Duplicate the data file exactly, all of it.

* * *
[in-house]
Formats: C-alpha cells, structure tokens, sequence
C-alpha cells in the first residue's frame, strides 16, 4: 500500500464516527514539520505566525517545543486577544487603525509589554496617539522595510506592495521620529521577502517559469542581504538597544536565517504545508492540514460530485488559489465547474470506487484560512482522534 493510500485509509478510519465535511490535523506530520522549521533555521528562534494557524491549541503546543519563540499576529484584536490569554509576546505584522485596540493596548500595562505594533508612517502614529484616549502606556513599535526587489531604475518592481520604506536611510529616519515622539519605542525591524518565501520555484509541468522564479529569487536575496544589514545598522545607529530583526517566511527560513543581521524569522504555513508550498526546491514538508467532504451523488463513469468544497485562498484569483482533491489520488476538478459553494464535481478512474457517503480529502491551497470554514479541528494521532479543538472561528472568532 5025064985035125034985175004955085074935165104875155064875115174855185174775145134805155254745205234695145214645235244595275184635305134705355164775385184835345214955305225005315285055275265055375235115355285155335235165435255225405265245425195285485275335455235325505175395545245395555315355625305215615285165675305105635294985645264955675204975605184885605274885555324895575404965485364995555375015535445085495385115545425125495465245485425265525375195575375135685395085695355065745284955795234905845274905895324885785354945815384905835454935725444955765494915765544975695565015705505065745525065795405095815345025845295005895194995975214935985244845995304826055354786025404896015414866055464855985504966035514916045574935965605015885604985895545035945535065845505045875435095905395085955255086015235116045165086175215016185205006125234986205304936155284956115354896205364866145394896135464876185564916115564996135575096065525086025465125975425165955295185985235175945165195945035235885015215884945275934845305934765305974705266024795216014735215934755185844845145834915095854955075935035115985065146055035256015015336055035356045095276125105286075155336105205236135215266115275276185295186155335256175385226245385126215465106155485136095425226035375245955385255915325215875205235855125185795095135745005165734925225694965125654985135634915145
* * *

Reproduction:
[in-house]
Formats: C-alpha cells, structure tokens, sequence
C-alpha cells in the first residue's frame, strides 16, 4: 500500500464516527514539520505566525517545543486577544487603525509589554496617539522595510506592495521620529521577502517559469542581504538597544536565517504545508492540514460530485488559489465547474470506487484560512482522534 493510500485509509478510519465535511490535523506530520522549521533555521528562534494557524491549541503546543519563540499576529484584536490569554509576546505584522485596540493596548500595562505594533508612517502614529484616549502606556513599535526587489531604475518592481520604506536611510529616519515622539519605542525591524518565501520555484509541468522564479529569487536575496544589514545598522545607529530583526517566511527560513543581521524569522504555513508550498526546491514538508467532504451523488463513469468544497485562498484569483482533491489520488476538478459553494464535481478512474457517503480529502491551497470554514479541528494521532479543538472561528472568532 5025064985035125034985175004955085074935165104875155064875115174855185174775145134805155254745205234695145214645235244595275184635305134705355164775385184835345214955305225005315285055275265055375235115355285155335235165435255225405265245425195285485275335455235325505175395545245395555315355625305215615285165675305105635294985645264955675204975605184885605274885555324895575404965485364995555375015535445085495385115545425125495465245485425265525375195575375135685395085695355065745284955795234905845274905895324885785354945815384905835454935725444955765494915765544975695565015705505065745525065795405095815345025845295005895194995975214935985244845995304826055354786025404896015414866055464855985504966035514916045574935965605015885604985895545035945535065845505045875435095905395085955255086015235116045165086175215016185205006125234986205304936155284956115354896205364866145394896135464876185564916115564996135575096065525086025465125975425165955295185985235175945165195945035235885015215884945275934845305934765305974705266024795216014735215934755185844845145834915095854955075935035115985065146055035256015015336055035356045095276125105286075155336105205236135215266115275276185295186155335256175385226245385126215465106155485136095425226035375245955385255915325215875205235855125185795095135745005165734925225694965125654985135634915145